Student in skirt challenges dress code

Edward Shinkle, a student in Charlotte County, Virginia, recently challenged his high school’s gender-based dress code by wearing his mother’s skirt. The principal and assistant principal immediately forced him to go home and return with traditional male attire. Now Shinkle is fighting back by circulating a petition seeking support for him to wear a skirt and he has contacted the ACLU for a legal challenge.

The Charlotte County school code restricts attire or appearance that is distracting or disruptive. Superintendent Larry Dunn defended the code and school officials, who restricted Shinkle, by claiming that they kept a distraction out of the classroom. “It didn’t take long to figure out it was disruptive,” Dunn said. “That was obvious before he got off the bus.”

“When I got off the bus that morning I noticed it wasn’t the students that were upset about it. It was the teachers,”

According to Shinkle, his skirt distracted only the teachers and the other administrators. “When I got off the bus that morning I noticed it wasn’t the students that were upset about it. It was the teachers,” he said.

His mother agreed. “I think a mountain is being made out of a molehill,” said Leslie Kennedy. “They should have ignored it, and he never would have done it again. The bus driver ignored it. I ignored it. The other children in the house ignored it. But the two experts at the school didn’t ignore it.”

Shinkle thinks the issue is more about control than distraction. “I don’t feel like I was violating the dress code at all,” he said. “The school is trying to control how people dress so drastically.” Shinkle wore the skirt to support a female friend’s plan to step out of character and wear baggy pants. She did not follow through.

There must be something about the skirt that particularly irks government employees. Perhaps, the sight of a man in a skirt is so different that it may encourage students to question the fashion status quo. Then if students realize that skirts are indeed very comfortable for both genders, they may start to question the wisdom of the entire dress code.

In an indirect way, Shinkle’s skirt actually threatens his principal’s job.

In fact, students may realize that the government is wrong about a lot of things. They’ll start to question all gender restrictions, the bans on backpacks and even the lack of a fast food restaurant at school. They may even question why the government has a monopoly on education, which brings us to the real distraction for government school administrators. If students start to clamor for change, eventually they’ll want to go to private schools, which means that in an indirect way, Shinkle’s skirt actually threatens his principal’s job.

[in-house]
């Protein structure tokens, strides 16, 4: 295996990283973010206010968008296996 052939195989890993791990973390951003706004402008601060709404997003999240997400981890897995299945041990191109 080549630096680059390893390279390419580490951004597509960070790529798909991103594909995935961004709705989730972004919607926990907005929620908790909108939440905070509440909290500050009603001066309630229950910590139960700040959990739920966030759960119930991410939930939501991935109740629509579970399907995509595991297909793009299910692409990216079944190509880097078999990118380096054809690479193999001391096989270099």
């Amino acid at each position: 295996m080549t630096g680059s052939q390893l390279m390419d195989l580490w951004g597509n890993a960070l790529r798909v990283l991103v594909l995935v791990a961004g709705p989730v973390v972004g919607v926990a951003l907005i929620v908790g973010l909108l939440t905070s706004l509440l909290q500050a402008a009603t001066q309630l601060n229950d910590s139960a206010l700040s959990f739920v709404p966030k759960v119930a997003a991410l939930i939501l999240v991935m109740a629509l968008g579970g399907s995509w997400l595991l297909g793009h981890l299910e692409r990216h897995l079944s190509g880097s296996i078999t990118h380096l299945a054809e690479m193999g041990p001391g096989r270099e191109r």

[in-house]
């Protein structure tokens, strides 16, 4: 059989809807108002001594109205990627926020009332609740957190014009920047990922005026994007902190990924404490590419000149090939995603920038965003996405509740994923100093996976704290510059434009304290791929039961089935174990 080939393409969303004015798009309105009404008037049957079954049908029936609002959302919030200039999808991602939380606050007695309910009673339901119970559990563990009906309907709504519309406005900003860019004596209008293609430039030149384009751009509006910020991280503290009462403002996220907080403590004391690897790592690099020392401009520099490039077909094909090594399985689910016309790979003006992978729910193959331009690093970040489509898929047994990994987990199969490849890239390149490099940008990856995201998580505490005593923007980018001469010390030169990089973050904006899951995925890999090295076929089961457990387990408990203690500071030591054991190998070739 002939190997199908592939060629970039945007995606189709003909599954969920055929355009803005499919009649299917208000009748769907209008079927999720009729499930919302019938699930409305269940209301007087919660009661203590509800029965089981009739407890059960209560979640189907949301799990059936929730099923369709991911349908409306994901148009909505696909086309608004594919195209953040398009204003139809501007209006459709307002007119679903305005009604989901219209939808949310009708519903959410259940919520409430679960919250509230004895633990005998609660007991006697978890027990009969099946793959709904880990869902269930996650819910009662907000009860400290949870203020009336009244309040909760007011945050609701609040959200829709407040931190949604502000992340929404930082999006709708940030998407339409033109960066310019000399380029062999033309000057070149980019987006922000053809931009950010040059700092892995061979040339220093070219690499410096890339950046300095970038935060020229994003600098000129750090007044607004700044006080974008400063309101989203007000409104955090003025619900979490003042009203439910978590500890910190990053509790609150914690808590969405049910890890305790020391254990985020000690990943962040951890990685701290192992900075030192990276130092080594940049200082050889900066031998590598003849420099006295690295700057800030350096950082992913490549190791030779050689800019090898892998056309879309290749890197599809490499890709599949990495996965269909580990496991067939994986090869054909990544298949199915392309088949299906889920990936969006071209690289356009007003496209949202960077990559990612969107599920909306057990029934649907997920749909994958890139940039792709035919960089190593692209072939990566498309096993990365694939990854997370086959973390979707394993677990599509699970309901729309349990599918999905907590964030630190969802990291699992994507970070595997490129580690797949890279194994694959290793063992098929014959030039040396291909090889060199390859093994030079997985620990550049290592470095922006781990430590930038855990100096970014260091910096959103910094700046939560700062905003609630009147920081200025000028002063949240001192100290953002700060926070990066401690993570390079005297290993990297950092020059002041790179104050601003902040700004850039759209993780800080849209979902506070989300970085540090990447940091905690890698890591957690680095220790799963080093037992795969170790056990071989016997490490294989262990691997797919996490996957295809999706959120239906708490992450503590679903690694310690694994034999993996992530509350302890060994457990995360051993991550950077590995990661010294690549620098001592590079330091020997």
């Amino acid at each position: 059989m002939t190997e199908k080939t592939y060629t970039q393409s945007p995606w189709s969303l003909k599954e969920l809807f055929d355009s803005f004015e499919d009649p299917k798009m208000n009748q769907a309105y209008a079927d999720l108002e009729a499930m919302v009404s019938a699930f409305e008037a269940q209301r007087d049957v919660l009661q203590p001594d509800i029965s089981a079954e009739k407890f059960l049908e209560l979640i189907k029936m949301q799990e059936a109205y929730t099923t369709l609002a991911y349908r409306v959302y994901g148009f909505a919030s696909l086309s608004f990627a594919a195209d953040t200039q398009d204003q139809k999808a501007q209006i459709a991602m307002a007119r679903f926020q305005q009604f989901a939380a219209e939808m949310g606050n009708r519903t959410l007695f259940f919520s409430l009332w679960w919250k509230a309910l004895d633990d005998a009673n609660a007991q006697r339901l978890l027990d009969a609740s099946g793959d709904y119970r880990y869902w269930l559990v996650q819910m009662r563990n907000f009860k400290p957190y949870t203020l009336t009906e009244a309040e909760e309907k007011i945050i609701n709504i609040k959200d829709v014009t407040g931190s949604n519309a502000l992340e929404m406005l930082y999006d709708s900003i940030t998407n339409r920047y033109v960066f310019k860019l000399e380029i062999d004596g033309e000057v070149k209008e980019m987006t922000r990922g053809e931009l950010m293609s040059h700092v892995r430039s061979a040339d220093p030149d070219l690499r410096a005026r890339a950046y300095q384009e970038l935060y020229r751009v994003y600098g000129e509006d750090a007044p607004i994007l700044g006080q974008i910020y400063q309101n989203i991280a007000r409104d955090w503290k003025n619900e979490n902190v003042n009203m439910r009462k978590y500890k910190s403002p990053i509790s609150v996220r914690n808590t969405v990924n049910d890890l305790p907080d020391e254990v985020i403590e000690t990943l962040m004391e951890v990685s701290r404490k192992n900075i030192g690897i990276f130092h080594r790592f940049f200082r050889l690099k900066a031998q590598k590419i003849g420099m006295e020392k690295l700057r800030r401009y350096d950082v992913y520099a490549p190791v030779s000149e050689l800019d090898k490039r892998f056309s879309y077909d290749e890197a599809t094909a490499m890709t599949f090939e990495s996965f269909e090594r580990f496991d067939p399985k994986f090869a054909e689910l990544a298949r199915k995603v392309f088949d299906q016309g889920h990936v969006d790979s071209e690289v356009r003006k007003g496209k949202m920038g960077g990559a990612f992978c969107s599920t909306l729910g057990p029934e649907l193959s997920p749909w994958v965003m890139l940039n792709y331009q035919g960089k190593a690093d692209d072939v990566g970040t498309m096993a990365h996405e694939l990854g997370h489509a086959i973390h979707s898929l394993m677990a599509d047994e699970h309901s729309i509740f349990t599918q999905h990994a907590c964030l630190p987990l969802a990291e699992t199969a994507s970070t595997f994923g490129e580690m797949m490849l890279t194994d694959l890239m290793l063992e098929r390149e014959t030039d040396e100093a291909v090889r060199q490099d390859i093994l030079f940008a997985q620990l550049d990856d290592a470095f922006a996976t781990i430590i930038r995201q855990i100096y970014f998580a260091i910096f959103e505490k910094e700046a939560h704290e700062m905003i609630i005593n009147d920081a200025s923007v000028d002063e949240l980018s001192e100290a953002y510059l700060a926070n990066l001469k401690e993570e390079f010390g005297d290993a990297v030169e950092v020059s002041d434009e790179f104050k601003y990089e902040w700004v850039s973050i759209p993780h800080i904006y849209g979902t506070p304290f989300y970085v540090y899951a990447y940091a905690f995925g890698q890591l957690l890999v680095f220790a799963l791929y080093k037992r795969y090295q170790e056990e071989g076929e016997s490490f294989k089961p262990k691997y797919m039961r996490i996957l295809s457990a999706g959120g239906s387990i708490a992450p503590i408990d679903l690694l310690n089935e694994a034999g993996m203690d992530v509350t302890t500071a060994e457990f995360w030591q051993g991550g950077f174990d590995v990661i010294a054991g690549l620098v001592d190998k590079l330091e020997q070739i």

School officials are more worried about social change than about one student in a skirt. Therefore, they try to suppress all forms of expression that may lead students to think for themselves and inevitably question their role in the government’s penal system.

If school officials were actually worried about distractions, then they would get rid of the metal detectors, the drug-sniffing dogs, and the on-site SWAT teams. How can a student concentrate when he studies in a prison. Officials would also focus are the real distractions to academia such as noisy students and classrooms without air conditioners.

Edward Shinkle said that he has long been a social outcast with his schoolmates. He should actually refer to himself as an individual. But then his principal would definitely suspend him.

  • Charles

    Newspaper archives in the U.S. are saturated with accounts from times past of school administrators—and many others—acting to stop any female from wearing any trouser. Women in pants were arrested and taken before magistrates. Editorial writers called for them to be sent to “the best conducted hospitals for the insane” (New York Times, May 27, 1876, page 6 editorial “A Curious Disease.”) It's a common error that because there are 2 sexes, they should dress differently. That ONLY applies to the ways in which anatomical interface dictates—bras for women, athletic supporters for men. There are no actual sex differences beyond those. Reason always outrages all conformists. In 2011, the Greek, Fijian and Scottish armies still wear SKIRTS. Screw psychiatry and religious zealotry.